Some of the books always sell. One of those books is The Gluten-Free Kitchen by Roben Ryberg. This book is very popular (I often sell 3 per month), in part because the only flours she uses are cornstarch and potato starch. The recipes are generally easy and fast. Some of my favorite recipes come from that cookbook. Almost 3 years ago, her book You Won’t Believe It’s Gluten-Free came out (I can’t believe it’s been that long). This one is even more useful to people with multiple intolerances (yes, even to corn), but has some of the best recipes I have tried. I tested recipes for her and have made about 100 or so of the 500+ recipes in this book, so I know what I’m talking about. 🙂 Plus, the recipes are easy to follow and don’t require a lot of crazy ingredients or a whole bunch of flours.
The cookbooks by Donna Washburn and Heather Butt are also very good (their’s are the first three on the page). They are currently working on their fourth gf cookbook. If you are into bread baking, then Bette Hagman’s The Gluten-Free Gourmet Bakes Bread is a book you will probably want to own.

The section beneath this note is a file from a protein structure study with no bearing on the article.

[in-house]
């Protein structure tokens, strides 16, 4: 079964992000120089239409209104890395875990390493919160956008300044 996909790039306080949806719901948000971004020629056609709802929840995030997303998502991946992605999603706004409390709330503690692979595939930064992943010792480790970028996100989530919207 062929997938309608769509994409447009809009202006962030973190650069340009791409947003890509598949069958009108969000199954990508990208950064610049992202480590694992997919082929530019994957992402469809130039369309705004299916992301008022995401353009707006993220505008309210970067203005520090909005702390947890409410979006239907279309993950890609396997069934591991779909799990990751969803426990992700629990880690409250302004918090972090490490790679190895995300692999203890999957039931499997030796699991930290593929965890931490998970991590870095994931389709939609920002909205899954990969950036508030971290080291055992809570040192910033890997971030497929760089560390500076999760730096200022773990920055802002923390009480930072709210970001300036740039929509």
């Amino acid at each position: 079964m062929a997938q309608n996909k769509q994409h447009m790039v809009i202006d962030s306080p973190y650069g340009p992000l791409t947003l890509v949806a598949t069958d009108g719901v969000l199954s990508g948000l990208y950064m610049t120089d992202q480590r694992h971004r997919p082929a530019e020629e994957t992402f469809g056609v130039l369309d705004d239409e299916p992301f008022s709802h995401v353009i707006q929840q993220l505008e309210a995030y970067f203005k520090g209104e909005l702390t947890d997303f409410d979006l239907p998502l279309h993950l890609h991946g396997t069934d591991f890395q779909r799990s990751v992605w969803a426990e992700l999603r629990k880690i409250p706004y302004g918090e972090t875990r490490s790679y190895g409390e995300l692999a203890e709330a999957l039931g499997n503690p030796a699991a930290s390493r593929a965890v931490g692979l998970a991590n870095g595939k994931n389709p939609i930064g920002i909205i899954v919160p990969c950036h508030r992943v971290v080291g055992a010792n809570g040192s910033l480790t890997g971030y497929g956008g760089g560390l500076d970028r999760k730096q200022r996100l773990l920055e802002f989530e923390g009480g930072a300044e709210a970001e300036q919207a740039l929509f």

Removing the gluten from your kitchen is also going to be very important. Different levels of this work for different families. When I was first diagnosed, we were in a rather strange position – living with my parents. I would often get glutened because someone would touch communal food with gluten hands. One evening, after I had been gluten-free for a few months, someone set the spoon from the corn on the counter, right on top of a few crumbs, then put it back in the corn. I totally freaked out! That’s when someone said, “I’ll be so grateful when you have a completely gluten-free house.” It is a lot of work to keep the crumbs cleaned up all the time, and keep all the surfaces gluten-free.